Skoda Citigo Review
Ten Second Review
Skoda's first stab at citycar motoring is an impressive one, this Citigo borrowing Volkswagen technology and blending it with the value we expect from this growing Czech brand. Those in search of a beautifully conceived, affordable and impressively space and fuel-efficient urban runabout will need to consider it.
It seems strange that a company like Skoda, which has forged a reputation for bringing us small, keenly priced cars, has no track record in the citycar sector. The Czechs have long had a history of bringing us superminis and family hatches but until the Spring of 2012, they'd never tried to sell us a properly compact urban runabout. With this car, the Citigo, all of that changed. It may have marked Skoda's entry into the class but this isn't a car content to merely dip its toe into the water. This, we're told, is an instant contender for class honours.
As of course you'd expect if you're aware that this is a re-badged version of the segment-leading citycar design also sold as a Volkswagen up! and a SEAT Mii. This Citigo though, claims to trump its two stablemates with small but significant advantages when it comes to the all-important value proposition. The result, on paper at least, ought to be an urban runabout impossible for canny buyers in this sector to ignore. A convincing entry point to the Skoda range that'll play a pivotal part in the brand's ambitious plans to sell over 1.5 million cars a year by 2018. Let's put it to the test.
So. What's it like, this small Skoda? Get behind the wheel and you've a solid, well appointed cabin that promises a solid, well appointed driving experience. Already, you sense, there's a depth of design here missing from this car's French, Korean and Japanese rivals. Most of these feature three cylinder 1.0-litre engines that are busily revvy at best and downright noisy at worst. A configuration shared here, but delivered with a bit more finesse. Fire the engine and a more refined thrum filters out from beneath the bonnet ahead. Not refined enough, it must be said, to quite let you forget the cylindrical imbalance under the bonnet. But then the characteristic offbeat rasp isn't unpleasant and rather suits this design's rather offbeat charisma.
You'll certainly be hearing plenty of it if rapid progress is needed, for without a turbocharger to boost torque, this one needs to be revved quite a bit, peak power not arriving until 6,000rpm, only 600rpm shy of the red line. And if you're wondering quite how much power we're talking about, the answer is not a great deal in the mainstream 1.0-litre variants we're focusing on here, cars offering a choice of either 60 or 75PS outputs, with an identical 95Nm of torque either way. Most will be content with the base version, capable as it is of sixty in 14.4s on the way to 99mph, quite enough to keep up with the traffic. The performance gains offered by the 75PS variant seem relatively slight (0-60mph in 13.2s on the way to 107mph) but the unit is a little more refined.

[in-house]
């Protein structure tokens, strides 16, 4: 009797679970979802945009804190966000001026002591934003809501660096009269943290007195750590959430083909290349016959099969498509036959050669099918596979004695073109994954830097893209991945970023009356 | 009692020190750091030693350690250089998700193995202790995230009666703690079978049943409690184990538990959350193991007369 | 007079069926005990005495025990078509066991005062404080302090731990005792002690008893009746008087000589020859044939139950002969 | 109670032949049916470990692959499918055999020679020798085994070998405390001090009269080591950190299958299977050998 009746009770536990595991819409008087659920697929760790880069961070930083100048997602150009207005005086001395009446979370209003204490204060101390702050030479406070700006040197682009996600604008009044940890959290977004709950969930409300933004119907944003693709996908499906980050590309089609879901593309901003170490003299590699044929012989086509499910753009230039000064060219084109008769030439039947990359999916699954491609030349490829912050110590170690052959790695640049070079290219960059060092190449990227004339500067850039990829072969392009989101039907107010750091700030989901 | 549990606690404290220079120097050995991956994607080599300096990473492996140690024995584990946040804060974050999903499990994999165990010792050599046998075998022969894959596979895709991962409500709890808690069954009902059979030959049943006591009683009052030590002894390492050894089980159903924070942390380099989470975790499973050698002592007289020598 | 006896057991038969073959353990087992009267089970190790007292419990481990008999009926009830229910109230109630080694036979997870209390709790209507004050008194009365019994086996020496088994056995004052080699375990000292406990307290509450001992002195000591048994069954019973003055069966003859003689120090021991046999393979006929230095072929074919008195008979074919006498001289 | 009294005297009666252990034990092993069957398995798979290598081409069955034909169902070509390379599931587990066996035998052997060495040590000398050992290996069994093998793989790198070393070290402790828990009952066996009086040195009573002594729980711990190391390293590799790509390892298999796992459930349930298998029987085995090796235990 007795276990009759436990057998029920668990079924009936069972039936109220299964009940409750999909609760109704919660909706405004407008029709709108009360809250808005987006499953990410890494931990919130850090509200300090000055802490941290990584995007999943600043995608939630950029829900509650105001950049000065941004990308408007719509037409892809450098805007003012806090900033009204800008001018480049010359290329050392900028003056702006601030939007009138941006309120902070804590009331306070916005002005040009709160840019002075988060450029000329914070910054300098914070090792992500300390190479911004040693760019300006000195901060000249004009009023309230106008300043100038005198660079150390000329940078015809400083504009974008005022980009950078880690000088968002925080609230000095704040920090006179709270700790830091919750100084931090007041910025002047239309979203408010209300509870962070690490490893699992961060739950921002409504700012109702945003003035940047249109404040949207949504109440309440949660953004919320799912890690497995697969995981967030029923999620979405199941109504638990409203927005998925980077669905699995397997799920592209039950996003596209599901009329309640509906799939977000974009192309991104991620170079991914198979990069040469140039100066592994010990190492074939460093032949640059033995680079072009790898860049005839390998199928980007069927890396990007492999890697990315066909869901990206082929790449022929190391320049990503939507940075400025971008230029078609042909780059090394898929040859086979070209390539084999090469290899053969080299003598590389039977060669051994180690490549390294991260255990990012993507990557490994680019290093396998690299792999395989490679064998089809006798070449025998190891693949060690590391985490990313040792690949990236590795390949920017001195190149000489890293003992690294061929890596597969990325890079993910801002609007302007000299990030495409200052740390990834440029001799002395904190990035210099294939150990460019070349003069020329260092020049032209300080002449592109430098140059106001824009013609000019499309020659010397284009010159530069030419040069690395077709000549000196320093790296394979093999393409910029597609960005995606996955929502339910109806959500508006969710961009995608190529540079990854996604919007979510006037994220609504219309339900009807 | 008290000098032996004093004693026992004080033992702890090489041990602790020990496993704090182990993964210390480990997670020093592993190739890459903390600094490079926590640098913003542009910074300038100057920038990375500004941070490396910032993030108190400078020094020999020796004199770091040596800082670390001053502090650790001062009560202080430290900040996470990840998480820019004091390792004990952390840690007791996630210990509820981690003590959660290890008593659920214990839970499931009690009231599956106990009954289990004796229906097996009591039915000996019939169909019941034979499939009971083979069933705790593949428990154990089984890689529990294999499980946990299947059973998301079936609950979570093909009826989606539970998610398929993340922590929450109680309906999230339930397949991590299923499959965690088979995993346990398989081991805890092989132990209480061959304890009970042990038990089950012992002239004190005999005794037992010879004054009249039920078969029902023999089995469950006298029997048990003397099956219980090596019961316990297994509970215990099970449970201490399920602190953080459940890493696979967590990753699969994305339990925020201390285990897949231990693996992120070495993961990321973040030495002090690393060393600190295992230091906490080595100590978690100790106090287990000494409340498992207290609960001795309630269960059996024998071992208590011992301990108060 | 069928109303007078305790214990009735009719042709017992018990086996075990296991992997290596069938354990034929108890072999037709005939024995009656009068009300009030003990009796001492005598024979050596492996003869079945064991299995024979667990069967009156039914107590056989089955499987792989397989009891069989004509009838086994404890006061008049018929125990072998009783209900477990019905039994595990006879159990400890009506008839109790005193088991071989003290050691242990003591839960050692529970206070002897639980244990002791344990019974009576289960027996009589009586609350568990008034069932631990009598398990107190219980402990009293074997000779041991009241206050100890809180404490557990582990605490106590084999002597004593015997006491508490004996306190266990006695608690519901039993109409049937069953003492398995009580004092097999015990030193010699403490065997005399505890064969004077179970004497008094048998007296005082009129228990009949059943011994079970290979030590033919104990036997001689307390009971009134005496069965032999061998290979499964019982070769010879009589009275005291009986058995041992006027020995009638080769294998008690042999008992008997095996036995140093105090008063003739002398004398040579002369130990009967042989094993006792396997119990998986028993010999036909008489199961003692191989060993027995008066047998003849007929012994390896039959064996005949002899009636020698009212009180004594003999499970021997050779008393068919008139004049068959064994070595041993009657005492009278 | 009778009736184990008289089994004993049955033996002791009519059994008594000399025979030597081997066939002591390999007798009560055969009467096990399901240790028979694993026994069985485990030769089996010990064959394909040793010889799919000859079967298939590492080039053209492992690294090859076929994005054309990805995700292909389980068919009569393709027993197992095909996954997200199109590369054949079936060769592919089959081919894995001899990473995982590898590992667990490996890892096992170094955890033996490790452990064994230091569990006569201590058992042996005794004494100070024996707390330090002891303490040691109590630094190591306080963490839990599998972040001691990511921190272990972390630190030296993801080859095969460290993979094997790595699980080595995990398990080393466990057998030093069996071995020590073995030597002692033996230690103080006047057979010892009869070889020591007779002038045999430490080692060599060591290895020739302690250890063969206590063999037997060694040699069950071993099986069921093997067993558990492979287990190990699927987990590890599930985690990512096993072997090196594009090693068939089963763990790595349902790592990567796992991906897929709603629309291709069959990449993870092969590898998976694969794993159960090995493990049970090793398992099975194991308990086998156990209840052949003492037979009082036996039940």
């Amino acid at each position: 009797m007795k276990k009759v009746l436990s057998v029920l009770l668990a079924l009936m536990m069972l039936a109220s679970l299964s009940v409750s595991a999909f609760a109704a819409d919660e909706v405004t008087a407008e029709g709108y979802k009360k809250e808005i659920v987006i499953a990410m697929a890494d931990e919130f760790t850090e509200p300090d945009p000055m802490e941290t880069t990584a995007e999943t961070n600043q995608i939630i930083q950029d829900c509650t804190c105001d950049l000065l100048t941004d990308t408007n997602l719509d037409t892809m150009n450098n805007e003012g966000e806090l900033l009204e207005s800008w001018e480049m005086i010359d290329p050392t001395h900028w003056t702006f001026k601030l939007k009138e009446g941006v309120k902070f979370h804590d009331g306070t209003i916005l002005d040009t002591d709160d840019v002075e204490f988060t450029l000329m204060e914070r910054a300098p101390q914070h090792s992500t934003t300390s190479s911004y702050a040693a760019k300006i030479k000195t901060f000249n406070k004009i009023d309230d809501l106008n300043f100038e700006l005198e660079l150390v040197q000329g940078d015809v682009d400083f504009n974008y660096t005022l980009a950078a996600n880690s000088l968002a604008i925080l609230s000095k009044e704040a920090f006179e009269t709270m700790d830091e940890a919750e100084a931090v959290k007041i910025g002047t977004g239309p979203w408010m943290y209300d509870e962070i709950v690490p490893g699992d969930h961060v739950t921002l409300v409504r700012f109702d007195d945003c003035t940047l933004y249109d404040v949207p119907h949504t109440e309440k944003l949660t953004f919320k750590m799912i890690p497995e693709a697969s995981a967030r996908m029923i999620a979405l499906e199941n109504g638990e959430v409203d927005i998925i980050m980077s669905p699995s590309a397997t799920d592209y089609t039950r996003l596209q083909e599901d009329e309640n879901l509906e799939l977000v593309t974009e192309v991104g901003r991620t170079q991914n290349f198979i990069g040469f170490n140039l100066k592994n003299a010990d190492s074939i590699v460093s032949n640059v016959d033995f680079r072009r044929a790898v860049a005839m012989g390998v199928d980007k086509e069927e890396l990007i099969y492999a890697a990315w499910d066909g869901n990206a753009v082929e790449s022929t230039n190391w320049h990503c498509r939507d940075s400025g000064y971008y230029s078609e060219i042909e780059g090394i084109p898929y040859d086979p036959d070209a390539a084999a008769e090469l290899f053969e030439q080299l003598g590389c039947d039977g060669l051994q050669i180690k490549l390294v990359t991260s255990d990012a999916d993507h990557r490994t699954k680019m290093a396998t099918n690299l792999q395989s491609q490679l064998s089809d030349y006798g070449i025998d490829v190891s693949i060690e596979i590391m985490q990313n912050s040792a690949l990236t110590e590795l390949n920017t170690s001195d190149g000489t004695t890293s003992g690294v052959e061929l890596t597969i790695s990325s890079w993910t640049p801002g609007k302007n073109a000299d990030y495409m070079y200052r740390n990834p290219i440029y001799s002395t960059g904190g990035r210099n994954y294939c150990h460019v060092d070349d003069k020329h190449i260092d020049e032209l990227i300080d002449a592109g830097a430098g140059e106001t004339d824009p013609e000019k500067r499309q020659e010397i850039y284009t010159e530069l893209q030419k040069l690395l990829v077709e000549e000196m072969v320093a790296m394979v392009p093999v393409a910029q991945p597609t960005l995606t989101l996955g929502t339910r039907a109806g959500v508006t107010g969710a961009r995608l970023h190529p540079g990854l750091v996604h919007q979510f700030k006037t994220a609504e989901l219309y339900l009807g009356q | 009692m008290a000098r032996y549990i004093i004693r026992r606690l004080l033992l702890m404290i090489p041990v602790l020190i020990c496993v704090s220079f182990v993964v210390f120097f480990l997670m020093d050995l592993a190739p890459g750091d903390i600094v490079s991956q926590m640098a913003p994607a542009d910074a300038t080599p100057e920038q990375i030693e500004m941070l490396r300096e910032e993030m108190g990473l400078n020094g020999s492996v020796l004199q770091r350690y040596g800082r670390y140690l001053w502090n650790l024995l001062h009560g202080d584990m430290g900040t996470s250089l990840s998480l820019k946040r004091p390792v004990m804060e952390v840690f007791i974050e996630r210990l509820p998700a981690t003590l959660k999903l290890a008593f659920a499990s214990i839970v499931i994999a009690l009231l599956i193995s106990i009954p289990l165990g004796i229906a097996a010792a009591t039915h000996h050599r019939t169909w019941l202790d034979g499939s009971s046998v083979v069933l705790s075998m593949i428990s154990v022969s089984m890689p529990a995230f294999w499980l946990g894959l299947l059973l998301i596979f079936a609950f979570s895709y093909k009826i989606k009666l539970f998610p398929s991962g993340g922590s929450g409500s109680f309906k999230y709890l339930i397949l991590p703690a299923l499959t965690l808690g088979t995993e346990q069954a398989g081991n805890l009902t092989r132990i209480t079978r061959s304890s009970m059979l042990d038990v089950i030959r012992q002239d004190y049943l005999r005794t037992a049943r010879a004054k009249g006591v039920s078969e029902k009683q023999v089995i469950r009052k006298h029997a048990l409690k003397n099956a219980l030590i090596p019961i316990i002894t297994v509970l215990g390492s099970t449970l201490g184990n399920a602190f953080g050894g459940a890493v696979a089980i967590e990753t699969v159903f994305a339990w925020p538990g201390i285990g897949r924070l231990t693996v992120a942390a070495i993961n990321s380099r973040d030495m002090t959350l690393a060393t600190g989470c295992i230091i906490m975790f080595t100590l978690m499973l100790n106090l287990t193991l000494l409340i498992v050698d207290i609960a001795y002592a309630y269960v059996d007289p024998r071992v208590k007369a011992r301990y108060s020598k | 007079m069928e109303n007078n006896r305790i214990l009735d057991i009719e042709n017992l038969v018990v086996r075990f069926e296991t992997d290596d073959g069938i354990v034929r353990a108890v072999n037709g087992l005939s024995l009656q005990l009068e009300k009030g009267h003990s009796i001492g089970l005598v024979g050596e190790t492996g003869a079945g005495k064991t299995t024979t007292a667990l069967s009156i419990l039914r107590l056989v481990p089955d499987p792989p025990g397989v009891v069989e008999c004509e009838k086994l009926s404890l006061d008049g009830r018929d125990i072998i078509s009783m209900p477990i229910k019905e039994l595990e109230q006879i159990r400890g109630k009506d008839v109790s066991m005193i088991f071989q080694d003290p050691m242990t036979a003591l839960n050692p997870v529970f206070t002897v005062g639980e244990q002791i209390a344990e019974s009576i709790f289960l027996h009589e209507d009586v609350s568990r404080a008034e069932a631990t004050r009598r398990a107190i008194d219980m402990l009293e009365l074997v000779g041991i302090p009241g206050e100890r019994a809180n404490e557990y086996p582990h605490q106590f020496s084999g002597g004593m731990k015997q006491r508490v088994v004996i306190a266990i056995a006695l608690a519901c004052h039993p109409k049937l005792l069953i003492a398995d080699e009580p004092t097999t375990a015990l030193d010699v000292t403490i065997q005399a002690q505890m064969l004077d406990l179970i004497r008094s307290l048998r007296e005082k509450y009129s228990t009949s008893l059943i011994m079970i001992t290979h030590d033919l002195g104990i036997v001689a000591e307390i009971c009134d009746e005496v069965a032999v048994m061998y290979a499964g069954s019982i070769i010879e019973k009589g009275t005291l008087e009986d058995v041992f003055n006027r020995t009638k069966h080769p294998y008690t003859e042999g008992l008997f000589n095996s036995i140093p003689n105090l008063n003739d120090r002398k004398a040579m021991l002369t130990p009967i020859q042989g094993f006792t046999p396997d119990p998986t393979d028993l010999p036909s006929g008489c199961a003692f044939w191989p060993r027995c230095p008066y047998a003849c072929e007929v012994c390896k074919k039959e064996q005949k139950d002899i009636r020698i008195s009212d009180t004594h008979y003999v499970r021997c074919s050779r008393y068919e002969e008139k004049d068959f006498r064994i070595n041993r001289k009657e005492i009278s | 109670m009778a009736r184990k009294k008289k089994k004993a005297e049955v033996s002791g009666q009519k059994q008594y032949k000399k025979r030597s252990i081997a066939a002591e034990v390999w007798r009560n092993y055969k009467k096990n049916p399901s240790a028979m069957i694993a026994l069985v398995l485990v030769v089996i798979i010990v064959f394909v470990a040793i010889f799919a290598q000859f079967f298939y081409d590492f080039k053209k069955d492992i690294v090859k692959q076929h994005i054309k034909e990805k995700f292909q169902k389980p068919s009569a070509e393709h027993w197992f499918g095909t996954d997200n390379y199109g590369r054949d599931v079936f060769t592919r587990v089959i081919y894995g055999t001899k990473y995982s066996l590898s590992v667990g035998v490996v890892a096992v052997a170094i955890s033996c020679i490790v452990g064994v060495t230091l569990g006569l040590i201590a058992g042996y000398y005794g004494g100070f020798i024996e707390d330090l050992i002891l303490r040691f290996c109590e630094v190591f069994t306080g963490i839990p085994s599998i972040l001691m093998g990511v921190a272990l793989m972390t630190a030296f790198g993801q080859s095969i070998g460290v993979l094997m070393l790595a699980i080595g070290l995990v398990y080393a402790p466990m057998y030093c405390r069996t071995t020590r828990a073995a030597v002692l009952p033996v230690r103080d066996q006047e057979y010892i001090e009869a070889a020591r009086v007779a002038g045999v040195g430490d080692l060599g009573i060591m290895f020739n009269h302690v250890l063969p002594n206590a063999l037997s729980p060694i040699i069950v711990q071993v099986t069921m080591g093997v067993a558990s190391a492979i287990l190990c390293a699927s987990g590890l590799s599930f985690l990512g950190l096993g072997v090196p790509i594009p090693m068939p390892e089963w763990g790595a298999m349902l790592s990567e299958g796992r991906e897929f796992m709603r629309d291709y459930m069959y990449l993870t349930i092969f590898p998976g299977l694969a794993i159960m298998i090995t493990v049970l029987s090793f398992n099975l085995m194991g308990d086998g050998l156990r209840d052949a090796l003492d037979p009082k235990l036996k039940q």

Design and Build
The styling looks quite smart but forget the aesthetics: two statistics sum up the real thinking behind this design. A length of around 3.5-metres yet a wheelbase that takes up nearly 2.5-metres of that. Which is why, though a Citigo is no longer than a Fiat 500, it offers far more room inside, space in fact for the four fully-sized adults who could never comfortably fit in the apparently space-efficient Italian car. How has this been done? By shortening the front and rear overhangs as much as the designers dared, something only possible at the front by mounting the radiator alongside rather than in front of the very compact engine.
The result, once you pull back the doors to their wide-opening 80-degree angle, is a tardis-like interior just as big as that of Skoda's far pricier and apparently much bigger Fabia supermini. Something you especially appreciate on the back seat. Both three and five-door models offer the same amount of rear passenger space of a standard impressive in this segment and helped for taller folk by the way it's possible to easily tuck your feet beneath the seat ahead. It all means that there's comfortable room for two adults provided the journey isn't too long and there'd be space for my three children if three belts were provided here. Unfortunately, there are only two, which is a little annoying.